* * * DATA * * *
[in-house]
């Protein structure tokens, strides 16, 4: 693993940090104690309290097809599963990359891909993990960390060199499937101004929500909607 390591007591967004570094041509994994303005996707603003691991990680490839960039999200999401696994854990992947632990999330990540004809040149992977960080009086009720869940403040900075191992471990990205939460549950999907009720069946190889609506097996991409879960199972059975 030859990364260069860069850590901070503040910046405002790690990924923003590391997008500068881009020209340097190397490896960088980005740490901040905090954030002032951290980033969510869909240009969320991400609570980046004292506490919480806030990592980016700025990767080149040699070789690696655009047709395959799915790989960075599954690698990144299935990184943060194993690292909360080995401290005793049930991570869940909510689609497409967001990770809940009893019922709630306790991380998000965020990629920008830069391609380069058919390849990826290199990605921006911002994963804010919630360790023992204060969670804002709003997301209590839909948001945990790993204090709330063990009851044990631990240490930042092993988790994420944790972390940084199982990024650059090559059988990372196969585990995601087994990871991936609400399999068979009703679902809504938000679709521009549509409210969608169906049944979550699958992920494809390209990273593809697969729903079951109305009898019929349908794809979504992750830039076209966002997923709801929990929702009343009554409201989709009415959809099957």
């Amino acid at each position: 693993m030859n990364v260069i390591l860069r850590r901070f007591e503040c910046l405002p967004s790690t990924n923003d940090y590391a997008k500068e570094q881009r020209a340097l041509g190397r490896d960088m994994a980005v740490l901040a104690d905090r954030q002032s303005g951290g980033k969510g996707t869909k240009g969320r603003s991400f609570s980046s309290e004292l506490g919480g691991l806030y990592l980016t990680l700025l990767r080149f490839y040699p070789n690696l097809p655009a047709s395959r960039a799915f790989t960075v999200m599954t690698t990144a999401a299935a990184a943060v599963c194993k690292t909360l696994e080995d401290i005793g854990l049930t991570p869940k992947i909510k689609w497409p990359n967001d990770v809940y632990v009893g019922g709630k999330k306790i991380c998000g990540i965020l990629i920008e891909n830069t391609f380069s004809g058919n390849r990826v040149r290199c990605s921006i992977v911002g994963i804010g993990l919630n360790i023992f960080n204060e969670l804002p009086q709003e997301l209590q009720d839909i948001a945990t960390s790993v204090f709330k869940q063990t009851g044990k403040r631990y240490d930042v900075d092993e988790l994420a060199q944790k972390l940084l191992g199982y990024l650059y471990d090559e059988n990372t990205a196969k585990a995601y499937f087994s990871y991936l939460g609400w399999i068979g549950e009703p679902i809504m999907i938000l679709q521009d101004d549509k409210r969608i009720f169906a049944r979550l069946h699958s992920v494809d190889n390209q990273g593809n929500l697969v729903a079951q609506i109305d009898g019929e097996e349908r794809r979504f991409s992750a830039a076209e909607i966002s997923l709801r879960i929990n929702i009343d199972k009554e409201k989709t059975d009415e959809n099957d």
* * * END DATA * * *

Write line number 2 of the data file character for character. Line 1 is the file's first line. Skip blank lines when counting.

């Protein structure tokens, strides 16, 4: 693993940090104690309290097809599963990359891909993990960390060199499937101004929500909607 390591007591967004570094041509994994303005996707603003691991990680490839960039999200999401696994854990992947632990999330990540004809040149992977960080009086009720869940403040900075191992471990990205939460549950999907009720069946190889609506097996991409879960199972059975 030859990364260069860069850590901070503040910046405002790690990924923003590391997008500068881009020209340097190397490896960088980005740490901040905090954030002032951290980033969510869909240009969320991400609570980046004292506490919480806030990592980016700025990767080149040699070789690696655009047709395959799915790989960075599954690698990144299935990184943060194993690292909360080995401290005793049930991570869940909510689609497409967001990770809940009893019922709630306790991380998000965020990629920008830069391609380069058919390849990826290199990605921006911002994963804010919630360790023992204060969670804002709003997301209590839909948001945990790993204090709330063990009851044990631990240490930042092993988790994420944790972390940084199982990024650059090559059988990372196969585990995601087994990871991936609400399999068979009703679902809504938000679709521009549509409210969608169906049944979550699958992920494809390209990273593809697969729903079951109305009898019929349908794809979504992750830039076209966002997923709801929990929702009343009554409201989709009415959809099957």